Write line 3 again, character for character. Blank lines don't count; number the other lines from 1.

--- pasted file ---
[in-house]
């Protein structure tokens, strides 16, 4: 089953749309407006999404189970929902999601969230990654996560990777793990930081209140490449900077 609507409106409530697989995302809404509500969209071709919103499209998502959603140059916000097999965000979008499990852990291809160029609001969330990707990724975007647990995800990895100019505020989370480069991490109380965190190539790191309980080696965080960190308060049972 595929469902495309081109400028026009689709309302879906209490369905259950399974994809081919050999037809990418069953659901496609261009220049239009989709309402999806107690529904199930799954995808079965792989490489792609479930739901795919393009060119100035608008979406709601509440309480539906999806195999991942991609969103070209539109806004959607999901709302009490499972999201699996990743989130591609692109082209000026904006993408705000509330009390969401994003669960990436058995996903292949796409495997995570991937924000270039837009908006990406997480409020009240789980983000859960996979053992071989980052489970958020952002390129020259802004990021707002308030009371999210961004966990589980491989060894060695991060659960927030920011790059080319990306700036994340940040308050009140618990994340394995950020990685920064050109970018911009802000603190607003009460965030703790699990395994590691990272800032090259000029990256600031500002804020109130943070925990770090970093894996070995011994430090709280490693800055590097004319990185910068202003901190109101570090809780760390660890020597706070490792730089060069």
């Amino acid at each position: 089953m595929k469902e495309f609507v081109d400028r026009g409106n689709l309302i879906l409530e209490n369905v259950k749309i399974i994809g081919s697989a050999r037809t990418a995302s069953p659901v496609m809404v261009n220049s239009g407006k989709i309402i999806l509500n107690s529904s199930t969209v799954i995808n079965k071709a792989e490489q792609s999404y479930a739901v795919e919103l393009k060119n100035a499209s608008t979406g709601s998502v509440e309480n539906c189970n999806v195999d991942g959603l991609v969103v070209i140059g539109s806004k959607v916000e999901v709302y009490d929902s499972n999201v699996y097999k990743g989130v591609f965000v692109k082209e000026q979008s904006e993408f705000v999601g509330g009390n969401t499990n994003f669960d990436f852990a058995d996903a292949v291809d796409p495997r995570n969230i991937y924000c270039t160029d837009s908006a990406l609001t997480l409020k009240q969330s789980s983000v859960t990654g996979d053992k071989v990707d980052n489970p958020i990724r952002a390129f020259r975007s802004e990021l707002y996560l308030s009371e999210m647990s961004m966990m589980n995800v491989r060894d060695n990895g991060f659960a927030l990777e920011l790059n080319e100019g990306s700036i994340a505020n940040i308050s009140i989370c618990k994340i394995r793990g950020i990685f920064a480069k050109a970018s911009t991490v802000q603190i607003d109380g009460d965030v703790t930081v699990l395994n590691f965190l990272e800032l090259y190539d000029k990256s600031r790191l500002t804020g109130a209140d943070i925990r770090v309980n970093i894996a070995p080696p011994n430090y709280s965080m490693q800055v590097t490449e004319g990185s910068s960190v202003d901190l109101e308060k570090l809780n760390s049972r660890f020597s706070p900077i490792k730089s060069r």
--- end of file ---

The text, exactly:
């Amino acid at each position: 089953m595929k469902e495309f609507v081109d400028r026009g409106n689709l309302i879906l409530e209490n369905v259950k749309i399974i994809g081919s697989a050999r037809t990418a995302s069953p659901v496609m809404v261009n220049s239009g407006k989709i309402i999806l509500n107690s529904s199930t969209v799954i995808n079965k071709a792989e490489q792609s999404y479930a739901v795919e919103l393009k060119n100035a499209s608008t979406g709601s998502v509440e309480n539906c189970n999806v195999d991942g959603l991609v969103v070209i140059g539109s806004k959607v916000e999901v709302y009490d929902s499972n999201v699996y097999k990743g989130v591609f965000v692109k082209e000026q979008s904006e993408f705000v999601g509330g009390n969401t499990n994003f669960d990436f852990a058995d996903a292949v291809d796409p495997r995570n969230i991937y924000c270039t160029d837009s908006a990406l609001t997480l409020k009240q969330s789980s983000v859960t990654g996979d053992k071989v990707d980052n489970p958020i990724r952002a390129f020259r975007s802004e990021l707002y996560l308030s009371e999210m647990s961004m966990m589980n995800v491989r060894d060695n990895g991060f659960a927030l990777e920011l790059n080319e100019g990306s700036i994340a505020n940040i308050s009140i989370c618990k994340i394995r793990g950020i990685f920064a480069k050109a970018s911009t991490v802000q603190i607003d109380g009460d965030v703790t930081v699990l395994n590691f965190l990272e800032l090259y190539d000029k990256s600031r790191l500002t804020g109130a209140d943070i925990r770090v309980n970093i894996a070995p080696p011994n430090y709280s965080m490693q800055v590097t490449e004319g990185s910068s960190v202003d901190l109101e308060k570090l809780n760390s049972r660890f020597s706070p900077i490792k730089s060069r």